You can imagine how heart rending it was back in April of 2020 to realize we could not continue our plans to open a brewery due to an unfolding global pandemic.

Still Brewing, Mostly

No matter what has happened in my life in the last decade or so, one constant has been brewing. When times were difficult, retreating to the brewery helped me take care of myself and recharge. I always had something to invest my attention in deeply, to put everything else out of mind for a while. When things were better, brewing became a celebration, an excuse to spend time with friends. I made beer for friends and with friends.

Brewing took on extra significance working on the plan for the commercial brewery. I worked out recipe ideas. I shared what I made to help stakeholders experience some of what I envisioned. I expanded my ideas on the slate of beers to offer. I practiced my craft with an eye towards a commercial standard.

I have been on a hiatus from brewing since some plumbing woes back in April that literally put my brewery out of commission for a couple of months. Fast forward through a few more travails and I still haven't gotten back into the swing. My big limiter now is my tolerance when drinking. For health reasons, I have finally embraced moderation. If I am to brew more than a couple of times a year, I need to make giving it away as easy as possible. I mean cans, which I've made progress on but not nearly as much as I'd like. That is my focus, which still has me in my brewery on the regular. I still slowly scheme and experiment, making hop water and planning some imminent upgrades.

That shift from brewing more than monthly to a multiple month break got me to thinking. What is Quiet Scheme when it is empty of beer in process? Why do I maintain the space and still find reasons to work in it, even if not on a beer?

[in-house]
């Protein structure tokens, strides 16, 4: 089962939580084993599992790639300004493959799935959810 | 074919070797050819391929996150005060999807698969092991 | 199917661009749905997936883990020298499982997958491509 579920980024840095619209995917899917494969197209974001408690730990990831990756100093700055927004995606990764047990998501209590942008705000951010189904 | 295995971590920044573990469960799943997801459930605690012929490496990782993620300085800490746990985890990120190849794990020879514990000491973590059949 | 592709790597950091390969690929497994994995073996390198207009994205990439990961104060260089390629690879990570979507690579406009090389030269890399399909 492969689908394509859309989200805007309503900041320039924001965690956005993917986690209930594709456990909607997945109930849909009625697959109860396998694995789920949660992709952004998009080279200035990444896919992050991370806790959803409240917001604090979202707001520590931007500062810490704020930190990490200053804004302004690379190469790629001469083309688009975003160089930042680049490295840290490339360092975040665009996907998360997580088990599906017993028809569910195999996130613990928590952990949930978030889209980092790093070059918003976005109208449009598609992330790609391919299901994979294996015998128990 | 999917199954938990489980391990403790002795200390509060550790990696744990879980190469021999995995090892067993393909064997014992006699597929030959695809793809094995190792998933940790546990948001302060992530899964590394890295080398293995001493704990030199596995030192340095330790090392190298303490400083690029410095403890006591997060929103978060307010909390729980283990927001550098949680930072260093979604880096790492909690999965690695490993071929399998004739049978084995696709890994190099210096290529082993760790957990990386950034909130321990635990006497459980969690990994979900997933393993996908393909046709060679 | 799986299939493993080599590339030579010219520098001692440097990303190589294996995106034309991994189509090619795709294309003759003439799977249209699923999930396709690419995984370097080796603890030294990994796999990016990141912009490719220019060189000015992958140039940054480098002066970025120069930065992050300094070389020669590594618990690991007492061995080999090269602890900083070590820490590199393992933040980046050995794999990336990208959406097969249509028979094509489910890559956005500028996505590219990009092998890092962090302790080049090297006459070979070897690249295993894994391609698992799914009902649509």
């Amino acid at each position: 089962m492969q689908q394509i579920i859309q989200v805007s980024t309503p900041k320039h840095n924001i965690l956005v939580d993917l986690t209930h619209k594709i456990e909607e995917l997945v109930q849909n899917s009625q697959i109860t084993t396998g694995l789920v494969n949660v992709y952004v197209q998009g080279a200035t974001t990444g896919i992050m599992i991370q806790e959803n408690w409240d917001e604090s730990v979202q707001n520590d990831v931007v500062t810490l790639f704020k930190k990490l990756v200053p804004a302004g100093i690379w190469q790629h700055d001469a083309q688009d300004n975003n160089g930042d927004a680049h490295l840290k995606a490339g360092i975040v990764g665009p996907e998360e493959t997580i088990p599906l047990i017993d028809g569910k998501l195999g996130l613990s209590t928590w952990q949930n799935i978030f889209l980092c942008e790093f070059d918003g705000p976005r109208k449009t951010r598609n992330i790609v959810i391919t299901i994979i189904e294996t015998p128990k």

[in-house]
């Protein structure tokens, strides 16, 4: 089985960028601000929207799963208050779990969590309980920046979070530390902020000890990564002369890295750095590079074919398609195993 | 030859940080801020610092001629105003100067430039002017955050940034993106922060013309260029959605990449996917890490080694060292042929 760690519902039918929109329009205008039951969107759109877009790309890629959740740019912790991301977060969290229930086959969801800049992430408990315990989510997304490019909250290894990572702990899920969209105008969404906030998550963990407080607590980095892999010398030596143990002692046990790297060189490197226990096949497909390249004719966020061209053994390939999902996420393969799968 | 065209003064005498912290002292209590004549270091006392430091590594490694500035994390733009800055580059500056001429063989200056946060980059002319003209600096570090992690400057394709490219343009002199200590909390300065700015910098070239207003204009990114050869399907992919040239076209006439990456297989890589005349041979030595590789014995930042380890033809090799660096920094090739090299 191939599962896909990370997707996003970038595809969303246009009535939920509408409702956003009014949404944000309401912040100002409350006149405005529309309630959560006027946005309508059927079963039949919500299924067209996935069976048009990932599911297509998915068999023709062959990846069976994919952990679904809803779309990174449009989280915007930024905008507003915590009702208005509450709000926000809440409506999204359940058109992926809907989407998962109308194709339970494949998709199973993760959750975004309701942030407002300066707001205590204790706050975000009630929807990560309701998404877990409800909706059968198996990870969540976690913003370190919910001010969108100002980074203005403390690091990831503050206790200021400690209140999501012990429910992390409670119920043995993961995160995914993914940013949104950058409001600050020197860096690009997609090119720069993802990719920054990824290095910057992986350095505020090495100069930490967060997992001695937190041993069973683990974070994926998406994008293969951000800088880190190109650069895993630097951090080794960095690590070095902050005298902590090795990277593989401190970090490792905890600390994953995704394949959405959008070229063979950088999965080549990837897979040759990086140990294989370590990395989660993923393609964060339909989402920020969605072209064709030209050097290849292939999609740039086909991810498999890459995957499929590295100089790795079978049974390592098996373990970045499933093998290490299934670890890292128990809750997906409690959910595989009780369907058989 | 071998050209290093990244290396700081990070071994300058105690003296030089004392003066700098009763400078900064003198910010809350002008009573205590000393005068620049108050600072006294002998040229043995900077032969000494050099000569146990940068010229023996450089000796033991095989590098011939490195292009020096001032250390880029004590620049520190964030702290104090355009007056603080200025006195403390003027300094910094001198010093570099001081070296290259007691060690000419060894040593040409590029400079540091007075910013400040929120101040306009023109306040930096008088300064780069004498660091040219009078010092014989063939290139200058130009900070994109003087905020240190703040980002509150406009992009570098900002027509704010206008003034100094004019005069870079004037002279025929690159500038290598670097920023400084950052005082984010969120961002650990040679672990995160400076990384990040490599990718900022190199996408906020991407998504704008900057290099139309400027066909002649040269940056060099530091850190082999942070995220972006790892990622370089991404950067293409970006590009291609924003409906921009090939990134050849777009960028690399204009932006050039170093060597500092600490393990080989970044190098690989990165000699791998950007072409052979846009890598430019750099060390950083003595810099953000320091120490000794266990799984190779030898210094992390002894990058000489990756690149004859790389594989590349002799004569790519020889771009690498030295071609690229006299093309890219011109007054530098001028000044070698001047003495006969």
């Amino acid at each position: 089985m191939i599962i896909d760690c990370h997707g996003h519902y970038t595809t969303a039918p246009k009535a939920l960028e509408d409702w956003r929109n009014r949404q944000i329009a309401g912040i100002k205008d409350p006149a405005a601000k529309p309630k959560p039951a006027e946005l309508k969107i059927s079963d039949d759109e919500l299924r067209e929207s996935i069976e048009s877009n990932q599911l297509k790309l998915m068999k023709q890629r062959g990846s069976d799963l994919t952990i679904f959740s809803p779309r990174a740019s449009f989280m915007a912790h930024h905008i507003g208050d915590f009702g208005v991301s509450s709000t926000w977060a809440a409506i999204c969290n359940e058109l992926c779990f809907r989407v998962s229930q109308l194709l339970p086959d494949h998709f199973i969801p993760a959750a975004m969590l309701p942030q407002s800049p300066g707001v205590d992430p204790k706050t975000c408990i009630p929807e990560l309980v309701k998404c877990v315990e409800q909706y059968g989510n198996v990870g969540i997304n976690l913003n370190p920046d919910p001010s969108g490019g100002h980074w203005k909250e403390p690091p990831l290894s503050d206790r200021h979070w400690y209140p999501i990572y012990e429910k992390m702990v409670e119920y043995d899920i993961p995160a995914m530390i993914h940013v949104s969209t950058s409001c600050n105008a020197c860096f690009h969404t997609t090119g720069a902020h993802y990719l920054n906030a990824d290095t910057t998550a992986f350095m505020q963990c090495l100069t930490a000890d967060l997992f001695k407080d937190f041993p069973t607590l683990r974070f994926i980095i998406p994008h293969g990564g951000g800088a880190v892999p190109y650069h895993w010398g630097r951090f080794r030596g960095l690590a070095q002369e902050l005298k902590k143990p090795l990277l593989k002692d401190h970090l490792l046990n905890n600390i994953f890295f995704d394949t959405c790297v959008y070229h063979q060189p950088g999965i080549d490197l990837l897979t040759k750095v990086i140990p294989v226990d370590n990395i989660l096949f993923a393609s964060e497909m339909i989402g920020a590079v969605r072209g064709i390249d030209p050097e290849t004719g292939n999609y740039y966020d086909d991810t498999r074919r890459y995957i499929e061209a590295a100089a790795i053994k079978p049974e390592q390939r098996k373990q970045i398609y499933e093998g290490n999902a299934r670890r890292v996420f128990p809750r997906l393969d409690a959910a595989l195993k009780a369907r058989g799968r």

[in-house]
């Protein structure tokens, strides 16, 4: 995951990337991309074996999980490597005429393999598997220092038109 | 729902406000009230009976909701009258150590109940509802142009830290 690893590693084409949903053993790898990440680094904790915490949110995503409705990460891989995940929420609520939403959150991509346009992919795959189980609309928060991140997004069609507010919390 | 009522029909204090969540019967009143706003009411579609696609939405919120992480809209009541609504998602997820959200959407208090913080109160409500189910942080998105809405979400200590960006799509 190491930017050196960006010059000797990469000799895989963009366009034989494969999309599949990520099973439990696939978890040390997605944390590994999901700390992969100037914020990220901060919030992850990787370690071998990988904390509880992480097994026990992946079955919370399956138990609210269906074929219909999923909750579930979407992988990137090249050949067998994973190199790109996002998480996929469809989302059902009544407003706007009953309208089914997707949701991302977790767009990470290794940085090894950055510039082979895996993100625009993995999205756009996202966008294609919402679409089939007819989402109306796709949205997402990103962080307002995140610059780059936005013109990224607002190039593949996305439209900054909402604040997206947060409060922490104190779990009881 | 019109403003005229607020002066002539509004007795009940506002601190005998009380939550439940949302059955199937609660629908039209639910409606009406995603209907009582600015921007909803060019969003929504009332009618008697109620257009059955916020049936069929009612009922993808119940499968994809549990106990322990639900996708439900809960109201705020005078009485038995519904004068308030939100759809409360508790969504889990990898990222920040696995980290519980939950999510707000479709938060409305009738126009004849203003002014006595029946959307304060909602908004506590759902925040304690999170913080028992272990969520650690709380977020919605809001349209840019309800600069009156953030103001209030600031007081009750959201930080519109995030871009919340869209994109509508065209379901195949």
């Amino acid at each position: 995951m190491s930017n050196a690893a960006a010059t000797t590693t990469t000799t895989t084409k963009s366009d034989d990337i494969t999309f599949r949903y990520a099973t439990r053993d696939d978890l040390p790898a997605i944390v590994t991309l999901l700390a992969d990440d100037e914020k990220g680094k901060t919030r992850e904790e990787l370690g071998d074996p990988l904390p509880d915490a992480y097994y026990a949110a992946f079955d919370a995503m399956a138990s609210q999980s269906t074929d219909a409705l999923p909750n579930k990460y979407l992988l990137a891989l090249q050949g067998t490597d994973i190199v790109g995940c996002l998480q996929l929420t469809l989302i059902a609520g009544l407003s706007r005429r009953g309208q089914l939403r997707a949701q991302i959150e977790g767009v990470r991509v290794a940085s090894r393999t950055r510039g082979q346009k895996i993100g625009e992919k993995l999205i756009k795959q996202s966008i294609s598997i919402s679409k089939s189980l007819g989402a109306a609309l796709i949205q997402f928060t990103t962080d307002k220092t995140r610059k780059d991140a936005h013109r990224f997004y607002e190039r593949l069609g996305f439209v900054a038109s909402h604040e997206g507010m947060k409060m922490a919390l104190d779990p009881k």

Benefit of Perspective

I gradually realized that I was lucky not to open a brewery after all. At the starte several friends told me very directly that if I loved brewing, the last thing I should do is open a brewery. Their reasoning was that a brewery also requires a lot of work on the business. I actually liked that part. I enjoy learning and planning even a small brewery was a crash course in a lot of topics. I agree with them now but not for their reasons.

I have transformed my health for the better, starting soon after our original decision not to open the brewery. I would not have been physically capable of achieving this and open any business at the same time, let alone a brewery. I enjoy how good I feel now. I find it hard to imagine going back to eating and living the way I used to. I am glad I had the chance to learn this about myself.

I have thoughts I am still working on about the industry of craft brewing. These thoughts are part of my gratitude for remaining an amateur. Suffice to say I am now skeptical of the common and accepted ways to start and run a brewery. I also doubt my strength and enthusiasm to do anything about it.

Missing the Taproom

As an avowed introvert, one of the surprising things I learned about myself planning a brewing business was how much I looked forward to having a tap room.